March 19th - March 23rd, 2012
Police Move Protesters Out of Park
March 19 -- Police by the dozens have swept through a downtown Manhattan park, moving out Occupy Wall Street demonstrators who were celebrating their six-month anniversary, reported Business Week.
New York police announced Zuccotti Park closed for the evening before moving through the excited and sometimes agitated protesters, who chanted and beat drums as they went.
A spokesperson for Occupy Wall Street estimated dozens of protesters were arrested.
The Occupy protest movement began at the park last fall and spread throughout the country against economic disparities.
Medical Student Pleads to Misdemeanor
March 19— New York Daily News reports, a Tennessee medical student busted on a felony as she tried to check a loaded gun at Ground Zero walked away with a no-jail plea deal Monday.
Tourist Meredith Graves pleaded guilty to a misdemeanor possession count for the gun, which was licensed in her home state.
"Yes," Graves, 39, replied when a Manhattan judge asked if she were guilty of fourth-degree criminal possession of a weapon.
Graves has contended she didn't realize her gun license was not good in New York.
Chadbourne & Parke Not Relocating to WTC
March 20 – NY Post reports, Chadbourne & Parke’s move to 1 World Trade Center cratered yesterday, leaving followers of both downtown and the legal landscape scratching their heads.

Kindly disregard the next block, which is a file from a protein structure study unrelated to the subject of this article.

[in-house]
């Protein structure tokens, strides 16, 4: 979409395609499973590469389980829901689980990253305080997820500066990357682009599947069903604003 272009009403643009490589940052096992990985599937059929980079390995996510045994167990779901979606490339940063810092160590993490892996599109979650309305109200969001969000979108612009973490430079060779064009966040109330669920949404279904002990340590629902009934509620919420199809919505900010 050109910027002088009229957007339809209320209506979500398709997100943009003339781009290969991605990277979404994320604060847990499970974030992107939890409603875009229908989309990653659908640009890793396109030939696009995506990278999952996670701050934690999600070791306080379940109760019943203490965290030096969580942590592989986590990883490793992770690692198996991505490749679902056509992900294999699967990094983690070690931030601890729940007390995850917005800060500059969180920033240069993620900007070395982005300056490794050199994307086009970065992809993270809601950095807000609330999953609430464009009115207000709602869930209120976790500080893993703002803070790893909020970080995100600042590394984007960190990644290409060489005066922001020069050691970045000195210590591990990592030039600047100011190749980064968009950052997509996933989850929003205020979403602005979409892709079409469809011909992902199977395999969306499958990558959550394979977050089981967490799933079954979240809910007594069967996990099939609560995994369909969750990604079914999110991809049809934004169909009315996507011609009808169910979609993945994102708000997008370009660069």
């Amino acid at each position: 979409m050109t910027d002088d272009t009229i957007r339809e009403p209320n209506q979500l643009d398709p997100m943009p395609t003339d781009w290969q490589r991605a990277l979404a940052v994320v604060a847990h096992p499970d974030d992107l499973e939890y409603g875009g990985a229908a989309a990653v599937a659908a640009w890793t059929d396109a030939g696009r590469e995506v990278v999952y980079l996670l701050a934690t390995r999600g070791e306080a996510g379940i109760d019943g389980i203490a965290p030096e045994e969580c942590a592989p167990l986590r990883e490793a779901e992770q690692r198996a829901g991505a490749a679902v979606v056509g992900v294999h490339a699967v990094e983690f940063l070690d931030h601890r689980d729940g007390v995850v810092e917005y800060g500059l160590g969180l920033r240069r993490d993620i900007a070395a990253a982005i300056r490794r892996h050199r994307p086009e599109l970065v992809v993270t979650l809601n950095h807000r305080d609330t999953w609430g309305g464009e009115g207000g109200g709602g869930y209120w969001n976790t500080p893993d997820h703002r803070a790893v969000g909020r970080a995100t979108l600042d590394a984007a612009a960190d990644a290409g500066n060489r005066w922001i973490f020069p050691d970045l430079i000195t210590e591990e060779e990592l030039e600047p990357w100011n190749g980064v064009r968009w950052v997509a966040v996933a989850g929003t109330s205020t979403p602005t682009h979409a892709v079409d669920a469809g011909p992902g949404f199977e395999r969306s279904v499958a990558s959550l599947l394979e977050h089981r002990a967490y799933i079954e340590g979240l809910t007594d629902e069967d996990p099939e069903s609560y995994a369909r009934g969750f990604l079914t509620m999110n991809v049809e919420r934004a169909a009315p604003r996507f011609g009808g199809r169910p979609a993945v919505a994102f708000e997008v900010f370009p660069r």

The reversal was surprising because the clock’s ticking on Chadbourne, which must leave behind 300,000 square feet at 30 Rockefeller Plaza in 2014, when Deloitte will take its space.
A relocation to 1 WTC — future home to Condé Nast — seemed like a sure bet when the New York Times reported on Jan. 26 that the tower was “set” to sign the law firm.
Silverstein to Refinance 7 WTC
NEW YORK CITY-After reaching 100% occupancy late last year, Silverstein Properties will be refinancing the liberty bonds and a commercial mortgage-backed security secured by Seven World Trade Center, according to a report from Fitch Ratings.
The total loan includes $577.8 million of liberty bonds and a CMBS loan secured by a mortgage backed by two cross-defaulted loans on 7 WTC. The senior loan is a $452.8 million tax-exempt liberty bond financing designated loan and the junior loan is a $125 million CMBS loan, according to Fitch.
Proceeds of the loans will be used to refinance the prior liberty bonds, pay closing costs and return preferred equity investment to the sponsor, Fitch says.
Manhattan Bridge Dog Run Makes Room for Skate Park
March 20 -- A new skate park being built under the Manhattan Bridge could close down a neighboring dog run as soon as next month, reported DNA.info.
The city plans to expand the Coleman Oval skate park, at Pike and Monroe streets, into the space belonging to the dog run — with construction kicking off mid-April, officials revealed last week.
The city plans to open a new dog park somewhere nearby, but that likely won't be ready until the middle of the summer, officials said.
New Tenants at 7 WTC